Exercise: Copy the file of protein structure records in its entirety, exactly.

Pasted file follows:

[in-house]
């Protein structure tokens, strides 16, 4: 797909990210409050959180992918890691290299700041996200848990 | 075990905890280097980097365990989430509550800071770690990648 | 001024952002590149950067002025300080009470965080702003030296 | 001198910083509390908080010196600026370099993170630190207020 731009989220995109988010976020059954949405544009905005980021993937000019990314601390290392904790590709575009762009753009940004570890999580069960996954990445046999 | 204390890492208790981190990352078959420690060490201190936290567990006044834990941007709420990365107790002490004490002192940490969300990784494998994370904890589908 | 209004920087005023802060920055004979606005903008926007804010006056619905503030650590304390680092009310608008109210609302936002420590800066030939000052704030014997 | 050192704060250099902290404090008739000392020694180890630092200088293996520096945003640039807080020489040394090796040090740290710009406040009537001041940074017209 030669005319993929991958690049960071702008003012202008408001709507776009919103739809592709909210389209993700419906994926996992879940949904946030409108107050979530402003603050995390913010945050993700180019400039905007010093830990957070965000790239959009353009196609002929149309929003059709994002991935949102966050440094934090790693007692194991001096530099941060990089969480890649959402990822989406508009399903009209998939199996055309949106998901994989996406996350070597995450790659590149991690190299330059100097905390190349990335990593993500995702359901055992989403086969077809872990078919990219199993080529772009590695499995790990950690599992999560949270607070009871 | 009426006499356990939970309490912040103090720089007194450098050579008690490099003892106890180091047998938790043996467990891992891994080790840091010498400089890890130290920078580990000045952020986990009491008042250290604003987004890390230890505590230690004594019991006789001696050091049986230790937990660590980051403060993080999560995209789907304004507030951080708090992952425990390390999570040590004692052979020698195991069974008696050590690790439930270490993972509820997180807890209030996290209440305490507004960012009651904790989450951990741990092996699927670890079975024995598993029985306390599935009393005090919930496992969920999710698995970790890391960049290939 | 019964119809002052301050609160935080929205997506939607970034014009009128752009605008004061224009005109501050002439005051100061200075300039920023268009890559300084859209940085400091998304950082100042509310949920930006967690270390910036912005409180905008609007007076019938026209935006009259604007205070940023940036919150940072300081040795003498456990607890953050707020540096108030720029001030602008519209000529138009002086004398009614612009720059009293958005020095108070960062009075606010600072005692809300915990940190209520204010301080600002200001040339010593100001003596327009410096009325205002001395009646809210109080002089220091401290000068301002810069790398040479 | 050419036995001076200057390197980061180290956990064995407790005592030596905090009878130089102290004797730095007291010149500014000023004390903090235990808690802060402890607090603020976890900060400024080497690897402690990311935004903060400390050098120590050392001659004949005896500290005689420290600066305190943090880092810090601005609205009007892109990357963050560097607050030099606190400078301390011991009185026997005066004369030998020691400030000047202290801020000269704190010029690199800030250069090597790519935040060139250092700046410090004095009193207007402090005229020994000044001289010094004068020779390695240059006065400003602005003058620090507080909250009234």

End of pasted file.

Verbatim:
[in-house]
């Protein structure tokens, strides 16, 4: 797909990210409050959180992918890691290299700041996200848990 | 075990905890280097980097365990989430509550800071770690990648 | 001024952002590149950067002025300080009470965080702003030296 | 001198910083509390908080010196600026370099993170630190207020 731009989220995109988010976020059954949405544009905005980021993937000019990314601390290392904790590709575009762009753009940004570890999580069960996954990445046999 | 204390890492208790981190990352078959420690060490201190936290567990006044834990941007709420990365107790002490004490002192940490969300990784494998994370904890589908 | 209004920087005023802060920055004979606005903008926007804010006056619905503030650590304390680092009310608008109210609302936002420590800066030939000052704030014997 | 050192704060250099902290404090008739000392020694180890630092200088293996520096945003640039807080020489040394090796040090740290710009406040009537001041940074017209 030669005319993929991958690049960071702008003012202008408001709507776009919103739809592709909210389209993700419906994926996992879940949904946030409108107050979530402003603050995390913010945050993700180019400039905007010093830990957070965000790239959009353009196609002929149309929003059709994002991935949102966050440094934090790693007692194991001096530099941060990089969480890649959402990822989406508009399903009209998939199996055309949106998901994989996406996350070597995450790659590149991690190299330059100097905390190349990335990593993500995702359901055992989403086969077809872990078919990219199993080529772009590695499995790990950690599992999560949270607070009871 | 009426006499356990939970309490912040103090720089007194450098050579008690490099003892106890180091047998938790043996467990891992891994080790840091010498400089890890130290920078580990000045952020986990009491008042250290604003987004890390230890505590230690004594019991006789001696050091049986230790937990660590980051403060993080999560995209789907304004507030951080708090992952425990390390999570040590004692052979020698195991069974008696050590690790439930270490993972509820997180807890209030996290209440305490507004960012009651904790989450951990741990092996699927670890079975024995598993029985306390599935009393005090919930496992969920999710698995970790890391960049290939 | 019964119809002052301050609160935080929205997506939607970034014009009128752009605008004061224009005109501050002439005051100061200075300039920023268009890559300084859209940085400091998304950082100042509310949920930006967690270390910036912005409180905008609007007076019938026209935006009259604007205070940023940036919150940072300081040795003498456990607890953050707020540096108030720029001030602008519209000529138009002086004398009614612009720059009293958005020095108070960062009075606010600072005692809300915990940190209520204010301080600002200001040339010593100001003596327009410096009325205002001395009646809210109080002089220091401290000068301002810069790398040479 | 050419036995001076200057390197980061180290956990064995407790005592030596905090009878130089102290004797730095007291010149500014000023004390903090235990808690802060402890607090603020976890900060400024080497690897402690990311935004903060400390050098120590050392001659004949005896500290005689420290600066305190943090880092810090601005609205009007892109990357963050560097607050030099606190400078301390011991009185026997005066004369030998020691400030000047202290801020000269704190010029690199800030250069090597790519935040060139250092700046410090004095009193207007402090005229020994000044001289010094004068020779390695240059006065400003602005003058620090507080909250009234």